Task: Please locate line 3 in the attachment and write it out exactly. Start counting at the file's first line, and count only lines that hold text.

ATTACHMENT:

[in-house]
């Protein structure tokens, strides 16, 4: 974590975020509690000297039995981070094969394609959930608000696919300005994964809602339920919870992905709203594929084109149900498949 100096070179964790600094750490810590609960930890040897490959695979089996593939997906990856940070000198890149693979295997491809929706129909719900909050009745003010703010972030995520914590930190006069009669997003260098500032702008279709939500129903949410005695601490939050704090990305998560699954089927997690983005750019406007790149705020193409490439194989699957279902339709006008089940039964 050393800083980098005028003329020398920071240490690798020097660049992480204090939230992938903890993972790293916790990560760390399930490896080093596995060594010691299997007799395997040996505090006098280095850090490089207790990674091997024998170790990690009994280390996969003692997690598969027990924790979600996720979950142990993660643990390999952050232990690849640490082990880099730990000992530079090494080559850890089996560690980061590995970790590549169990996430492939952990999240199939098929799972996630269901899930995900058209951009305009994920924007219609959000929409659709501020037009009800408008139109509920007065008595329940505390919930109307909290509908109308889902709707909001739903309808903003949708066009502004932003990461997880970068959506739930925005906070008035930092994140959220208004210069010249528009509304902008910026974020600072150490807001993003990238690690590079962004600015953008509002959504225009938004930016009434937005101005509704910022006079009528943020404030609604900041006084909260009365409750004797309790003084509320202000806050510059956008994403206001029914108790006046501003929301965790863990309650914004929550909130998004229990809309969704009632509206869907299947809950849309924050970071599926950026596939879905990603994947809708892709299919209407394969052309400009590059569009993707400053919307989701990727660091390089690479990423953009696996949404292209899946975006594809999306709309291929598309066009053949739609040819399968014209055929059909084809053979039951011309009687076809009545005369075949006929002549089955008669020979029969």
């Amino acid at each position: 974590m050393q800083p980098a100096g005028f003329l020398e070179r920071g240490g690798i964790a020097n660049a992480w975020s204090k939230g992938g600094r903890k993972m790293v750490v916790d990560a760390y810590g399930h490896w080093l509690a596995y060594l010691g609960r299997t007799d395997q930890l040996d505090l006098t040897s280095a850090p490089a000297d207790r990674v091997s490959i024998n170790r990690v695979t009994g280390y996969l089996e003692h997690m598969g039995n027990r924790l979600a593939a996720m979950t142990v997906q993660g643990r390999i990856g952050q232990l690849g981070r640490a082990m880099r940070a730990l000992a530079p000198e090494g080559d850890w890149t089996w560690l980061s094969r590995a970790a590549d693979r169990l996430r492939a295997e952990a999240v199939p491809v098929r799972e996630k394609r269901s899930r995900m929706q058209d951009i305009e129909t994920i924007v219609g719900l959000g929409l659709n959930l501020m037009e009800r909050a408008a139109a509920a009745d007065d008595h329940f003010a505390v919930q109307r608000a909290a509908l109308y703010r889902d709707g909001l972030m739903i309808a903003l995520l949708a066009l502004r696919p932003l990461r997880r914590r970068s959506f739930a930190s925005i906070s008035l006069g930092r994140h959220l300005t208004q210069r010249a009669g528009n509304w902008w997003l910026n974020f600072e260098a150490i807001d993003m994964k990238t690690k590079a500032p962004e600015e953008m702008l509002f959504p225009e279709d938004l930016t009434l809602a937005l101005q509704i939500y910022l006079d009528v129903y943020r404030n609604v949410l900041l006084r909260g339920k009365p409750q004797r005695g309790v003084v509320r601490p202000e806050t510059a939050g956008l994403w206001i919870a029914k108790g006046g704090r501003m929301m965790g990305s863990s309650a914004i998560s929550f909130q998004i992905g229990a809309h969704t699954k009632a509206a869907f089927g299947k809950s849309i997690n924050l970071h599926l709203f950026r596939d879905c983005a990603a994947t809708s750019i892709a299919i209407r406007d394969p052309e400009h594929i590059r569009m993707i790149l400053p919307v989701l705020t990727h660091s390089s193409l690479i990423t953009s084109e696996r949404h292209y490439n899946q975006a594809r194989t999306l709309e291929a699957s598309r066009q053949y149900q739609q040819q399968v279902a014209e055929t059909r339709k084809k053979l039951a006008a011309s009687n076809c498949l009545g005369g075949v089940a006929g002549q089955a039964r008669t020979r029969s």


């Amino acid at each position: 974590m050393q800083p980098a100096g005028f003329l020398e070179r920071g240490g690798i964790a020097n660049a992480w975020s204090k939230g992938g600094r903890k993972m790293v750490v916790d990560a760390y810590g399930h490896w080093l509690a596995y060594l010691g609960r299997t007799d395997q930890l040996d505090l006098t040897s280095a850090p490089a000297d207790r990674v091997s490959i024998n170790r990690v695979t009994g280390y996969l089996e003692h997690m598969g039995n027990r924790l979600a593939a996720m979950t142990v997906q993660g643990r390999i990856g952050q232990l690849g981070r640490a082990m880099r940070a730990l000992a530079p000198e090494g080559d850890w890149t089996w560690l980061s094969r590995a970790a590549d693979r169990l996430r492939a295997e952990a999240v199939p491809v098929r799972e996630k394609r269901s899930r995900m929706q058209d951009i305009e129909t994920i924007v219609g719900l959000g929409l659709n959930l501020m037009e009800r909050a408008a139109a509920a009745d007065d008595h329940f003010a505390v919930q109307r608000a909290a509908l109308y703010r889902d709707g909001l972030m739903i309808a903003l995520l949708a066009l502004r696919p932003l990461r997880r914590r970068s959506f739930a930190s925005i906070s008035l006069g930092r994140h959220l300005t208004q210069r010249a009669g528009n509304w902008w997003l910026n974020f600072e260098a150490i807001d993003m994964k990238t690690k590079a500032p962004e600015e953008m702008l509002f959504p225009e279709d938004l930016t009434l809602a937005l101005q509704i939500y910022l006079d009528v129903y943020r404030n609604v949410l900041l006084r909260g339920k009365p409750q004797r005695g309790v003084v509320r601490p202000e806050t510059a939050g956008l994403w206001i919870a029914k108790g006046g704090r501003m929301m965790g990305s863990s309650a914004i998560s929550f909130q998004i992905g229990a809309h969704t699954k009632a509206a869907f089927g299947k809950s849309i997690n924050l970071h599926l709203f950026r596939d879905c983005a990603a994947t809708s750019i892709a299919i209407r406007d394969p052309e400009h594929i590059r569009m993707i790149l400053p919307v989701l705020t990727h660091s390089s193409l690479i990423t953009s084109e696996r949404h292209y490439n899946q975006a594809r194989t999306l709309e291929a699957s598309r066009q053949y149900q739609q040819q399968v279902a014209e055929t059909r339709k084809k053979l039951a006008a011309s009687n076809c498949l009545g005369g075949v089940a006929g002549q089955a039964r008669t020979r029969s």